Parkland Survivors Just Watched Florida Lawmakers Vote Down An Assault Weapons Ban

Parkland Survivors Just Watched Florida Lawmakers Vote Down An Assault Weapons Ban

Students and their parents come from around the region to protest the lack of gun control in front of the White House, in Washington, DC.
Image via Bill O'Leary/The Washington Post via Getty Images

Students from Parkland travel to the capitol to speak with lawmakers, only to watch them vote against a gun control measure

On Tuesday, the Florida state House opened its session with a prayer for the 17 victims of last week’s Marjory Stoneman Douglas High School shooting in Parkland, Florida. Then they promptly voted against a proposal to consider removing AR-15 rifles, other assault weapons and large capacity magazines from the state.

House Bill 219 was scheduled for discussion by three subcommittees before being brought to a vote by the House. With the end of the legislative session on March 9th looming and the horror of Parkland fresh on everyone’s mind, House Rep. Kionne McGhee of Miami looked to speed the process along. She asked that the bill be removed from committee and taken to the House floor then and there for debate, questions, and a vote. This was a chance for lawmakers to take action, to do something right now to show kids and parents that children’s lives, and the lives of the faculty and staff in schools, matter.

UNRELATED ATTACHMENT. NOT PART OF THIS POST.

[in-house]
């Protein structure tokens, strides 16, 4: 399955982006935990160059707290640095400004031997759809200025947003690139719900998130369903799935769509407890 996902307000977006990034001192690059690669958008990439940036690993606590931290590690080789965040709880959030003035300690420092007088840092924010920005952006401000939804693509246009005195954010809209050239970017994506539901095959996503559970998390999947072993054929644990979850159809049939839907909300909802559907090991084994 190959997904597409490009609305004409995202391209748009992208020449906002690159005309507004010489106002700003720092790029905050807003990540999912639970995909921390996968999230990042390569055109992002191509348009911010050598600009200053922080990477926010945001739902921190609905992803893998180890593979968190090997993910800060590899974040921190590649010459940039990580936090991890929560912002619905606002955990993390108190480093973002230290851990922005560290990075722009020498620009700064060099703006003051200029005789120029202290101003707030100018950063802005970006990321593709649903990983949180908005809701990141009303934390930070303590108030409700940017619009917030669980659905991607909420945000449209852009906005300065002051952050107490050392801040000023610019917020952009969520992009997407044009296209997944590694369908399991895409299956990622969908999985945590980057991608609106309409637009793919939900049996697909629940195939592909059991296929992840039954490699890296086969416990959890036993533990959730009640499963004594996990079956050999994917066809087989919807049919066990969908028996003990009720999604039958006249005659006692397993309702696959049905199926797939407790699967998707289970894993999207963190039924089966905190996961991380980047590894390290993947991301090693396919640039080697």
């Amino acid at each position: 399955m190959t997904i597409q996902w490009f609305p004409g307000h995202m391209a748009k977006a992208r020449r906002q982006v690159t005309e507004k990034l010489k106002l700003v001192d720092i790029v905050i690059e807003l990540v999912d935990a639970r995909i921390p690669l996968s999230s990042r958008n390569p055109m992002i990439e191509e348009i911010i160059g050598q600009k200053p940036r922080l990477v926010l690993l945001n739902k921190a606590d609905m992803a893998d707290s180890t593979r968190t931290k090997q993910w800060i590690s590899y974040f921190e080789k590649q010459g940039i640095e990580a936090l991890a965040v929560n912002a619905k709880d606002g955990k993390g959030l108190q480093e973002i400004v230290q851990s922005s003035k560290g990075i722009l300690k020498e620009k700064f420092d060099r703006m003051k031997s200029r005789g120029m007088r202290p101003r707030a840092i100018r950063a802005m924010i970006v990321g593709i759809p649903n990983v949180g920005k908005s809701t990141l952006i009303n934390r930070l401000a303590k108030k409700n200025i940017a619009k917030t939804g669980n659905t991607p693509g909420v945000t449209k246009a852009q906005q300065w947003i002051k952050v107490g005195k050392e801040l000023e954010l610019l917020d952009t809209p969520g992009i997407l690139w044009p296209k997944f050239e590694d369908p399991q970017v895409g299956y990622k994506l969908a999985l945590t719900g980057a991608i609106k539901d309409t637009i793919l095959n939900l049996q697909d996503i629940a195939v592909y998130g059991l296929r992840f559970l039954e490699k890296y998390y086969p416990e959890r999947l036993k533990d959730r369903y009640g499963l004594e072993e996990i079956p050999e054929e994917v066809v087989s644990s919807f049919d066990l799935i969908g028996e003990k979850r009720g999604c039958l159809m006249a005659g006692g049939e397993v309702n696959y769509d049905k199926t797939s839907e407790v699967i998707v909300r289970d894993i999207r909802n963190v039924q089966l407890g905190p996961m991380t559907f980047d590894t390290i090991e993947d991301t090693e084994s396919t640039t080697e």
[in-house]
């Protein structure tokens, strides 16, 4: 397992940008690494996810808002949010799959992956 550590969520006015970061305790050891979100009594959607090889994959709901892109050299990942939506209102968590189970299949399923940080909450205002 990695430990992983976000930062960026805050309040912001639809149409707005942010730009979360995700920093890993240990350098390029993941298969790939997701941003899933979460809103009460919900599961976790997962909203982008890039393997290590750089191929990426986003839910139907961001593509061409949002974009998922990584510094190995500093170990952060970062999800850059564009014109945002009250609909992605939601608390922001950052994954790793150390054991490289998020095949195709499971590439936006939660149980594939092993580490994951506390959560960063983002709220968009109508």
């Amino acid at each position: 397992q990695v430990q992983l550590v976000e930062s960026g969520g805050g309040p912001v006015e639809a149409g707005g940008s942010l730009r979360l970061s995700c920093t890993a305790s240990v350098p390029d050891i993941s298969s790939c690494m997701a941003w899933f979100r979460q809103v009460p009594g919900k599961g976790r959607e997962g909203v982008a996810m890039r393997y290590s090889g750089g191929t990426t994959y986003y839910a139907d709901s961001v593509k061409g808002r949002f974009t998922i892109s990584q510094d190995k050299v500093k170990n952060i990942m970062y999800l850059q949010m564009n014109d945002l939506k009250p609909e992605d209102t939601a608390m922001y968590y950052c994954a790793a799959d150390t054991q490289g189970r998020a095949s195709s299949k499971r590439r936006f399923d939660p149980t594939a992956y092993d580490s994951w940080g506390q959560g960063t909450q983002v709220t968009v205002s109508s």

Watching the session were student survivors from Marjory Stoneman Douglas High School, who set out early that morning for the capitol with plans to speak with lawmakers over the next couple of days about the need for gun control reform.

The motion to consider the bill failed, 36 to 71.

Men and women elected to serve the people of Florida sat in front of children who spent hours cowering in classrooms and closets, not knowing if they would ever see their families again, children who’ve had to bury best friends and cherished teachers, and had the audacity to tell them their concerns weren’t even worth discussing. The vote wasn’t anywhere near close. Let that sink in.

Earlier that morning, 100 students from Marjory Stoneman Douglas set out for a roughly seven hour drive to the state capitol. They were armed with sleeping bags, snacks, incredible amounts of strength and poise, and confirmed appointments to speak with lawmakers about their concerns over gun control.